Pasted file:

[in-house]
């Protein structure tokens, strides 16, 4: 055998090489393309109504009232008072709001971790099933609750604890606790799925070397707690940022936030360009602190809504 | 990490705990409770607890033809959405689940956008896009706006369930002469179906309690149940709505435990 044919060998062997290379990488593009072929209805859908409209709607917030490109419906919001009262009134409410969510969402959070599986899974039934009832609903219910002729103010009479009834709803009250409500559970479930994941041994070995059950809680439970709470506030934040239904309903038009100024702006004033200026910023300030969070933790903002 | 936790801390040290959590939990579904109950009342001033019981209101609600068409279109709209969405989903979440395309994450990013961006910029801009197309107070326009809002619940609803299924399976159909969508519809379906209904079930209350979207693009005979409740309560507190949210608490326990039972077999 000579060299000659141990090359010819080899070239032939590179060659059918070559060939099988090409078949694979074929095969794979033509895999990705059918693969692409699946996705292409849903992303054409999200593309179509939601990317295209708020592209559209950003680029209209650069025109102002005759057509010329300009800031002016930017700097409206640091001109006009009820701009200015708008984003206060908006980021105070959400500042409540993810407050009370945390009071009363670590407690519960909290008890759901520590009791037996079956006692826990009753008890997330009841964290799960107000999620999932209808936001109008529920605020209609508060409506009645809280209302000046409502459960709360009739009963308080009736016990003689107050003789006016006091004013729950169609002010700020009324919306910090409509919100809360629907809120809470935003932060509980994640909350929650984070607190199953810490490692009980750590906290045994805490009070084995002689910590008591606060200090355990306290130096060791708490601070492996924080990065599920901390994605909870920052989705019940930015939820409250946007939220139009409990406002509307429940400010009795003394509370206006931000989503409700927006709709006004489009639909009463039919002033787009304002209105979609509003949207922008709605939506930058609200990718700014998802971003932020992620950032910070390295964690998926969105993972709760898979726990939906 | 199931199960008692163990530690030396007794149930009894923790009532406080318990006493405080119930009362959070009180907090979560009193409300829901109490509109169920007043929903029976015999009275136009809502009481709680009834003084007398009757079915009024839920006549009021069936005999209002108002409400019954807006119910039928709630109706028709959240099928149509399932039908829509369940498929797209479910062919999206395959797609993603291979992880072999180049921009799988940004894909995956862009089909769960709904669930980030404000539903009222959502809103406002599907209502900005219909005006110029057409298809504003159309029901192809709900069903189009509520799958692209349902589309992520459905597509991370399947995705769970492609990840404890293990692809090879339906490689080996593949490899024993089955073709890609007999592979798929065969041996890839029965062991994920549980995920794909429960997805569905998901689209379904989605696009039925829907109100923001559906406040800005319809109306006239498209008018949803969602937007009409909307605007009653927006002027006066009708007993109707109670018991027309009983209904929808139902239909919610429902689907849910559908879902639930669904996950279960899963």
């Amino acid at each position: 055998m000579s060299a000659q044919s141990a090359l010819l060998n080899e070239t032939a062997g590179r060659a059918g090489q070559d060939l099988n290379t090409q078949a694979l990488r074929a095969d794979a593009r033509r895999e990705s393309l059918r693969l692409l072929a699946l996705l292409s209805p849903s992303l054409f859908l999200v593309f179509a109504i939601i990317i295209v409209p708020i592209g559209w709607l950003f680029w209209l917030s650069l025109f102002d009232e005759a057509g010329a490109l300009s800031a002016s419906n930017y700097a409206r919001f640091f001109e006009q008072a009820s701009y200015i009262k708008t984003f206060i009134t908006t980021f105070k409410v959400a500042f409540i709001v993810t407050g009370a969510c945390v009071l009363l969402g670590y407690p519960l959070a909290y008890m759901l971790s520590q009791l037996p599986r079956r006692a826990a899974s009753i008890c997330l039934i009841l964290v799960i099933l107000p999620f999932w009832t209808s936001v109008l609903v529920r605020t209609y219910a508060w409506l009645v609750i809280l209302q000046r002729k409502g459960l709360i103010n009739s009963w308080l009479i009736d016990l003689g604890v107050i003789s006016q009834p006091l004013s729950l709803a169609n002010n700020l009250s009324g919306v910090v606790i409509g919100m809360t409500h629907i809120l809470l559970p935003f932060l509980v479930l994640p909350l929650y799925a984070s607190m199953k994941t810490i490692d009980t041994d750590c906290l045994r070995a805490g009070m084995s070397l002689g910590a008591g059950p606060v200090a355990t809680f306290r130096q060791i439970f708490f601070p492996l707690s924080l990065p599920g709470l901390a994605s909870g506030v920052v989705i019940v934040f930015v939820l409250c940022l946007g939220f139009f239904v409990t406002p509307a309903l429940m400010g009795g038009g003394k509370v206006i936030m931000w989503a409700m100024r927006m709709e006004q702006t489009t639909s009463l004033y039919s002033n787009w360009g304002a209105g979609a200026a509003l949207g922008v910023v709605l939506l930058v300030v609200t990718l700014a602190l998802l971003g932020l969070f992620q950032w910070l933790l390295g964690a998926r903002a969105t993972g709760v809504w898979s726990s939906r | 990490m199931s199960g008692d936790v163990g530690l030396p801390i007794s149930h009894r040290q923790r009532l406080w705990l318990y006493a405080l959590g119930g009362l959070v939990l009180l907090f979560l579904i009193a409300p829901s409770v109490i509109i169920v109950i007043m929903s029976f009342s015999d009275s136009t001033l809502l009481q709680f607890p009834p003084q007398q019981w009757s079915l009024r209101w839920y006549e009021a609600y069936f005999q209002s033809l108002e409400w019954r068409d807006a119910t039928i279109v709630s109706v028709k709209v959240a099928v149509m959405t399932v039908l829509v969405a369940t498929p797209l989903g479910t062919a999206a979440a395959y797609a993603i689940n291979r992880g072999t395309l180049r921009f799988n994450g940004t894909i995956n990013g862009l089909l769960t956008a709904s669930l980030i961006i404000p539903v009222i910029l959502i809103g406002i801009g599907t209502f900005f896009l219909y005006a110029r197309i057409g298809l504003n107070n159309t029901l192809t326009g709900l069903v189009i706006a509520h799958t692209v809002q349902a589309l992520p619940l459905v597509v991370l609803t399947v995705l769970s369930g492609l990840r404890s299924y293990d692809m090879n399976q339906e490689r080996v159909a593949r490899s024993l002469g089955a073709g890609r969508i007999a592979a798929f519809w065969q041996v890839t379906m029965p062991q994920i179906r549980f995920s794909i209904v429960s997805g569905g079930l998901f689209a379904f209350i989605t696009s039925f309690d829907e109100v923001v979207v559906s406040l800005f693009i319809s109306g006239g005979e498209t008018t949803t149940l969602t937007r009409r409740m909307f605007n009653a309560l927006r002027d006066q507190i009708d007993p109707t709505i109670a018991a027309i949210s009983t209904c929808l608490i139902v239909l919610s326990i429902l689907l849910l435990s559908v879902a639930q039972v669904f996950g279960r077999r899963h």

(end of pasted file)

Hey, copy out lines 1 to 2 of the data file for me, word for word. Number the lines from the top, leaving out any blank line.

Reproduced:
[in-house]
């Protein structure tokens, strides 16, 4: 055998090489393309109504009232008072709001971790099933609750604890606790799925070397707690940022936030360009602190809504 | 990490705990409770607890033809959405689940956008896009706006369930002469179906309690149940709505435990 044919060998062997290379990488593009072929209805859908409209709607917030490109419906919001009262009134409410969510969402959070599986899974039934009832609903219910002729103010009479009834709803009250409500559970479930994941041994070995059950809680439970709470506030934040239904309903038009100024702006004033200026910023300030969070933790903002 | 936790801390040290959590939990579904109950009342001033019981209101609600068409279109709209969405989903979440395309994450990013961006910029801009197309107070326009809002619940609803299924399976159909969508519809379906209904079930209350979207693009005979409740309560507190949210608490326990039972077999 000579060299000659141990090359010819080899070239032939590179060659059918070559060939099988090409078949694979074929095969794979033509895999990705059918693969692409699946996705292409849903992303054409999200593309179509939601990317295209708020592209559209950003680029209209650069025109102002005759057509010329300009800031002016930017700097409206640091001109006009009820701009200015708008984003206060908006980021105070959400500042409540993810407050009370945390009071009363670590407690519960909290008890759901520590009791037996079956006692826990009753008890997330009841964290799960107000999620999932209808936001109008529920605020209609508060409506009645809280209302000046409502459960709360009739009963308080009736016990003689107050003789006016006091004013729950169609002010700020009324919306910090409509919100809360629907809120809470935003932060509980994640909350929650984070607190199953810490490692009980750590906290045994805490009070084995002689910590008591606060200090355990306290130096060791708490601070492996924080990065599920901390994605909870920052989705019940930015939820409250946007939220139009409990406002509307429940400010009795003394509370206006931000989503409700927006709709006004489009639909009463039919002033787009304002209105979609509003949207922008709605939506930058609200990718700014998802971003932020992620950032910070390295964690998926969105993972709760898979726990939906 | 199931199960008692163990530690030396007794149930009894923790009532406080318990006493405080119930009362959070009180907090979560009193409300829901109490509109169920007043929903029976015999009275136009809502009481709680009834003084007398009757079915009024839920006549009021069936005999209002108002409400019954807006119910039928709630109706028709959240099928149509399932039908829509369940498929797209479910062919999206395959797609993603291979992880072999180049921009799988940004894909995956862009089909769960709904669930980030404000539903009222959502809103406002599907209502900005219909005006110029057409298809504003159309029901192809709900069903189009509520799958692209349902589309992520459905597509991370399947995705769970492609990840404890293990692809090879339906490689080996593949490899024993089955073709890609007999592979798929065969041996890839029965062991994920549980995920794909429960997805569905998901689209379904989605696009039925829907109100923001559906406040800005319809109306006239498209008018949803969602937007009409909307605007009653927006002027006066009708007993109707109670018991027309009983209904929808139902239909919610429902689907849910559908879902639930669904996950279960899963």